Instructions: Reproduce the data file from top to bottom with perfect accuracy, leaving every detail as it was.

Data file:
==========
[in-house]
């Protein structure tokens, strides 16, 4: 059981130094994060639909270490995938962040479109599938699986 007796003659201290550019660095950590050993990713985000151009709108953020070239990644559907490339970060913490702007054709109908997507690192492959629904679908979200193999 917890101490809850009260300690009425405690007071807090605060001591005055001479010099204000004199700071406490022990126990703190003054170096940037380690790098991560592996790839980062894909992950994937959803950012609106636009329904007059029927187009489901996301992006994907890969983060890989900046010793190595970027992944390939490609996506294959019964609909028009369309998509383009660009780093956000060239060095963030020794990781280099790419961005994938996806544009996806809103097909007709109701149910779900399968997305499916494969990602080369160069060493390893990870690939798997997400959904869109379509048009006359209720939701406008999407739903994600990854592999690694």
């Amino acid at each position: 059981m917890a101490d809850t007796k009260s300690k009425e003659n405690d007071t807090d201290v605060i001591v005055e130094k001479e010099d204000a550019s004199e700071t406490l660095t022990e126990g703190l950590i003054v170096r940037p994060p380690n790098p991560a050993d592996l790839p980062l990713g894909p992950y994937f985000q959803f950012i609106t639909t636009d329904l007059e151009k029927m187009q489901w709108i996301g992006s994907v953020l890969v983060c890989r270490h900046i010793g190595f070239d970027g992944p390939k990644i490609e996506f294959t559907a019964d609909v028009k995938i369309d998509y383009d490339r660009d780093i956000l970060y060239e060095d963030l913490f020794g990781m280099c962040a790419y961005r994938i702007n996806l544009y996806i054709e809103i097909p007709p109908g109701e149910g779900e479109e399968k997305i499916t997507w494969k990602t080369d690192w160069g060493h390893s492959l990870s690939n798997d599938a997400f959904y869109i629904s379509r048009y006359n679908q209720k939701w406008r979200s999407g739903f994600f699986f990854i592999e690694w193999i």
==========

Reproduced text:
[in-house]
């Protein structure tokens, strides 16, 4: 059981130094994060639909270490995938962040479109599938699986 007796003659201290550019660095950590050993990713985000151009709108953020070239990644559907490339970060913490702007054709109908997507690192492959629904679908979200193999 917890101490809850009260300690009425405690007071807090605060001591005055001479010099204000004199700071406490022990126990703190003054170096940037380690790098991560592996790839980062894909992950994937959803950012609106636009329904007059029927187009489901996301992006994907890969983060890989900046010793190595970027992944390939490609996506294959019964609909028009369309998509383009660009780093956000060239060095963030020794990781280099790419961005994938996806544009996806809103097909007709109701149910779900399968997305499916494969990602080369160069060493390893990870690939798997997400959904869109379509048009006359209720939701406008999407739903994600990854592999690694």
């Amino acid at each position: 059981m917890a101490d809850t007796k009260s300690k009425e003659n405690d007071t807090d201290v605060i001591v005055e130094k001479e010099d204000a550019s004199e700071t406490l660095t022990e126990g703190l950590i003054v170096r940037p994060p380690n790098p991560a050993d592996l790839p980062l990713g894909p992950y994937f985000q959803f950012i609106t639909t636009d329904l007059e151009k029927m187009q489901w709108i996301g992006s994907v953020l890969v983060c890989r270490h900046i010793g190595f070239d970027g992944p390939k990644i490609e996506f294959t559907a019964d609909v028009k995938i369309d998509y383009d490339r660009d780093i956000l970060y060239e060095d963030l913490f020794g990781m280099c962040a790419y961005r994938i702007n996806l544009y996806i054709e809103i097909p007709p109908g109701e149910g779900e479109e399968k997305i499916t997507w494969k990602t080369d690192w160069g060493h390893s492959l990870s690939n798997d599938a997400f959904y869109i629904s379509r048009y006359n679908q209720k939701w406008r979200s999407g739903f994600f699986f990854i592999e690694w193999i």